Last week, I challenged myself with going six days without Facebook. You can read about my reasons in my post, My Challenge: 6 Days of No Facebook. Today, I will tell you how I did and what I learned.
How I Did
I cheated. I peeked. I sent one private message. But, I didn’t log in everyday. I didn’t like or comment on any status reports. I was not on for more than 5 minutes at a time. It was just a quick glance during idle times – standing in line or in between things.
What I Learned
I learned that reducing my Facebook time didn’t bother me so much.
I learned that I don’t need to see constant updates on what people are eating, what they just bought or what their newly polished nails look like. To any of my Facebook friends that may be reading this: Please don’t get offended and tell me that I can unfriend you. I don’t want to unfriend you. I enjoy your posts. I have also posted the ordinary details of my life. But going a few days without Facebook has shown me that I can survive if I miss a few status reports.
I learned that I actually have time to write. Lately, I’ve been frustrated because I haven’t written very many new posts. Writing is hard for me and I do it best when I can concentrate on it without any interruptions. I work during the day, so my ideal time to write is early in the mornings. Well, guess what? Facebook was taking up my morning quiet time.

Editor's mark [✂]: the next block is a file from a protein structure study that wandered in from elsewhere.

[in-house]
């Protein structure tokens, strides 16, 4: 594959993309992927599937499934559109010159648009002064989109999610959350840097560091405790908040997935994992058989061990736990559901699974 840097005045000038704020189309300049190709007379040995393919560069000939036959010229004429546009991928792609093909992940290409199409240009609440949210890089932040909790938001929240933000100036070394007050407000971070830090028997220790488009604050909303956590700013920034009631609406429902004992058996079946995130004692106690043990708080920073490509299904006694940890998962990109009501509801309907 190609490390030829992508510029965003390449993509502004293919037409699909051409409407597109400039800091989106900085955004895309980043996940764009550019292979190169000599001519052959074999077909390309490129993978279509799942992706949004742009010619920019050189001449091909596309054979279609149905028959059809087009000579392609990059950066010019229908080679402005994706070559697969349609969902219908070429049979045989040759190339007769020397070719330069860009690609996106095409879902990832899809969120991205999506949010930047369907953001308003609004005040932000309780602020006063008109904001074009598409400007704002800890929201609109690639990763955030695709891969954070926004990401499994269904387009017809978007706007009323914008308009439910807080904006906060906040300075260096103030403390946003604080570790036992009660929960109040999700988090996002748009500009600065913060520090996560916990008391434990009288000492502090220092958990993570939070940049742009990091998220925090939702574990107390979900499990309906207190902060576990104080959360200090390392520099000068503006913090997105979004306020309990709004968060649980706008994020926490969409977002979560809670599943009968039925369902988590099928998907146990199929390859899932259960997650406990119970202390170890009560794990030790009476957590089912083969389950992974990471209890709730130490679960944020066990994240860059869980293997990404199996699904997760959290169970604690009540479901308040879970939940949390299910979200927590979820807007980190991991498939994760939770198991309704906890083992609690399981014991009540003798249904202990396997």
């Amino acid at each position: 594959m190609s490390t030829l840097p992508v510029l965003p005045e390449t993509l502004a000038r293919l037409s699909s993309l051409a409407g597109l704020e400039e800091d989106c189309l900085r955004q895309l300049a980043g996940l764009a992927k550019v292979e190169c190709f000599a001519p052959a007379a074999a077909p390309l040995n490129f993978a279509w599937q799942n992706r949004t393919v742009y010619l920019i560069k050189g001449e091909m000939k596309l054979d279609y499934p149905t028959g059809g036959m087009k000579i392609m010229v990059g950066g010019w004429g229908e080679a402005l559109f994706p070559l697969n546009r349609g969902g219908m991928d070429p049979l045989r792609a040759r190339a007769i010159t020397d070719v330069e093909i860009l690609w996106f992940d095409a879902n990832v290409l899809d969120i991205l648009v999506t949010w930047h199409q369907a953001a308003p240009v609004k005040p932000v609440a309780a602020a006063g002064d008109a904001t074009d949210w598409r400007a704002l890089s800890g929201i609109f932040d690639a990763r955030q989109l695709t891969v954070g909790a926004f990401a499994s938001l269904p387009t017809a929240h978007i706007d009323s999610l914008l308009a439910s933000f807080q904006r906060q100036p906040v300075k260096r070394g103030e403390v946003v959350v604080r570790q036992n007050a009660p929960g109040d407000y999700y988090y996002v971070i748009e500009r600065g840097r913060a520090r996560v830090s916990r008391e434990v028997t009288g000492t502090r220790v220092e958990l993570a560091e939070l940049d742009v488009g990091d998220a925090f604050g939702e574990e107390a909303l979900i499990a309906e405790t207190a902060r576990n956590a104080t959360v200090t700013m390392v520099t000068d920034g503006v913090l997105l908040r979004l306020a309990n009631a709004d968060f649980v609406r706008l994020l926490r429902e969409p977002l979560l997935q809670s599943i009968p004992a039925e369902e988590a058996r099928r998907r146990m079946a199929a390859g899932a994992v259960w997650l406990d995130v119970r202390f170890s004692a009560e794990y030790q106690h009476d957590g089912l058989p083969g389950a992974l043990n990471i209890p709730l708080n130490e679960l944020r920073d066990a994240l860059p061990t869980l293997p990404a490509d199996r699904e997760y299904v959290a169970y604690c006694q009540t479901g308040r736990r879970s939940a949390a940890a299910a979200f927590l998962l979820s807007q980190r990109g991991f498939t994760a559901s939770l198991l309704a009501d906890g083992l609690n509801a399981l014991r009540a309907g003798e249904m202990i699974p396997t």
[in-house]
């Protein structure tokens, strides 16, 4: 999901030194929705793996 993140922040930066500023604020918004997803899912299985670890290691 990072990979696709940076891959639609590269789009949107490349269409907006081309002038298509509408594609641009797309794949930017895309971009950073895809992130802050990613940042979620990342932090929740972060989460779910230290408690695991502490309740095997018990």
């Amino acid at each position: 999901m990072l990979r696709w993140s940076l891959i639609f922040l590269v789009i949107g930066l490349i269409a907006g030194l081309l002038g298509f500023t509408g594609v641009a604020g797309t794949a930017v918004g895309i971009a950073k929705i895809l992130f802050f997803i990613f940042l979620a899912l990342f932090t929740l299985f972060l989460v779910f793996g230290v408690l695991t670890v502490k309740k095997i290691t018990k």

My #1 Facebook Time Waster
It’s not the reading. It’s not the liking or commenting. It’s the notifications. I finally figured this out the day after my challenge ended. That morning, I checked Facebook. I kept Facebook open in the browser window while I opened up a second browser window to get to either WordPress or Google Docs where I do my writing.
I soon realized that I wasn’t writing. Rather, I was switching back and forth between my writing and Facebook. My mistake was not closing Facebook down completely. While I was trying to write, I was getting distracted by my Facebook notifications.
I learned that my #1 Facebook Time Waster was checking each notification as it popped up. Each time someone tagged me, commented in a conversation that I joined or wrote on one of my status reports, I was notified. And each time, I quit writing and checked to see who said what.
No more. From now on, I will remove Facebook as one of my automatic startup pages for my browser and when I am done with Facebook, I will close that browser window.
I am not going to completely give up Facebook. I will reduce my time on it. I recognize that letting Facebook get in the way of my writing and other goals is not good. But deactivating my account is not necessary. It’s all about finding balance. There is a time to write and there is a time for Facebook. But I won’t do both at the same time anymore.
Photo Credit: African Elephant – © Kletr – Fotolia.com